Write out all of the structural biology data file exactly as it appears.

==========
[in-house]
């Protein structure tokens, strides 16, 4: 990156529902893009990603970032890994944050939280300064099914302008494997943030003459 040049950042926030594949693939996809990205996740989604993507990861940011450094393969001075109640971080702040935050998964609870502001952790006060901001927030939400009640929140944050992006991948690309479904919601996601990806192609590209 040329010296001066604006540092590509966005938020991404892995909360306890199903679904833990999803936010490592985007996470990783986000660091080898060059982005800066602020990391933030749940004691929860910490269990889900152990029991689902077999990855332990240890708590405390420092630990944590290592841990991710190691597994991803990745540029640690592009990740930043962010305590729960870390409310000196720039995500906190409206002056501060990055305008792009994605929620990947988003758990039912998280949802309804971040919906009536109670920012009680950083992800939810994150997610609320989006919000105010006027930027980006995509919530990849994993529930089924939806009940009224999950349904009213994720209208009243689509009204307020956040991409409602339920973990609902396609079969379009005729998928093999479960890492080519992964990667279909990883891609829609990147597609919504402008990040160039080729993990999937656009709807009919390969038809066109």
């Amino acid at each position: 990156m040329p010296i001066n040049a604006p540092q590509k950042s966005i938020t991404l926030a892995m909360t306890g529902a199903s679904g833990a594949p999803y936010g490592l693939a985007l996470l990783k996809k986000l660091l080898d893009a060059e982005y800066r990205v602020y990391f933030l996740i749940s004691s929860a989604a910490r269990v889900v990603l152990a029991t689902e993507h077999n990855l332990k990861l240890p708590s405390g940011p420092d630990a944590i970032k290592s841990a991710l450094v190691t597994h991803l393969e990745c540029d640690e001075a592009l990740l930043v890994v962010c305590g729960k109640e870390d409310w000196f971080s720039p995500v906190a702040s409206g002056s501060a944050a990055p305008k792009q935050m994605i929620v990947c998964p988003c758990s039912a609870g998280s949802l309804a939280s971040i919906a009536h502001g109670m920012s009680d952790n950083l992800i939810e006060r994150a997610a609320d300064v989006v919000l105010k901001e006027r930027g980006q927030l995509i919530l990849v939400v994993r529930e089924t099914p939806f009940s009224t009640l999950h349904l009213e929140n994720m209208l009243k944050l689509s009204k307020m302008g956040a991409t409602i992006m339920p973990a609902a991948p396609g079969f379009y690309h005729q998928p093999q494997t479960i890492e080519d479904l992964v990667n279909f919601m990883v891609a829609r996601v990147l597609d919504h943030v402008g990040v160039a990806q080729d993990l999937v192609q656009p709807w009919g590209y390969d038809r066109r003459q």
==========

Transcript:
[in-house]
């Protein structure tokens, strides 16, 4: 990156529902893009990603970032890994944050939280300064099914302008494997943030003459 040049950042926030594949693939996809990205996740989604993507990861940011450094393969001075109640971080702040935050998964609870502001952790006060901001927030939400009640929140944050992006991948690309479904919601996601990806192609590209 040329010296001066604006540092590509966005938020991404892995909360306890199903679904833990999803936010490592985007996470990783986000660091080898060059982005800066602020990391933030749940004691929860910490269990889900152990029991689902077999990855332990240890708590405390420092630990944590290592841990991710190691597994991803990745540029640690592009990740930043962010305590729960870390409310000196720039995500906190409206002056501060990055305008792009994605929620990947988003758990039912998280949802309804971040919906009536109670920012009680950083992800939810994150997610609320989006919000105010006027930027980006995509919530990849994993529930089924939806009940009224999950349904009213994720209208009243689509009204307020956040991409409602339920973990609902396609079969379009005729998928093999479960890492080519992964990667279909990883891609829609990147597609919504402008990040160039080729993990999937656009709807009919390969038809066109």
């Amino acid at each position: 990156m040329p010296i001066n040049a604006p540092q590509k950042s966005i938020t991404l926030a892995m909360t306890g529902a199903s679904g833990a594949p999803y936010g490592l693939a985007l996470l990783k996809k986000l660091l080898d893009a060059e982005y800066r990205v602020y990391f933030l996740i749940s004691s929860a989604a910490r269990v889900v990603l152990a029991t689902e993507h077999n990855l332990k990861l240890p708590s405390g940011p420092d630990a944590i970032k290592s841990a991710l450094v190691t597994h991803l393969e990745c540029d640690e001075a592009l990740l930043v890994v962010c305590g729960k109640e870390d409310w000196f971080s720039p995500v906190a702040s409206g002056s501060a944050a990055p305008k792009q935050m994605i929620v990947c998964p988003c758990s039912a609870g998280s949802l309804a939280s971040i919906a009536h502001g109670m920012s009680d952790n950083l992800i939810e006060r994150a997610a609320d300064v989006v919000l105010k901001e006027r930027g980006q927030l995509i919530l990849v939400v994993r529930e089924t099914p939806f009940s009224t009640l999950h349904l009213e929140n994720m209208l009243k944050l689509s009204k307020m302008g956040a991409t409602i992006m339920p973990a609902a991948p396609g079969f379009y690309h005729q998928p093999q494997t479960i890492e080519d479904l992964v990667n279909f919601m990883v891609a829609r996601v990147l597609d919504h943030v402008g990040v160039a990806q080729d993990l999937v192609q656009p709807w009919g590209y390969d038809r066109r003459q």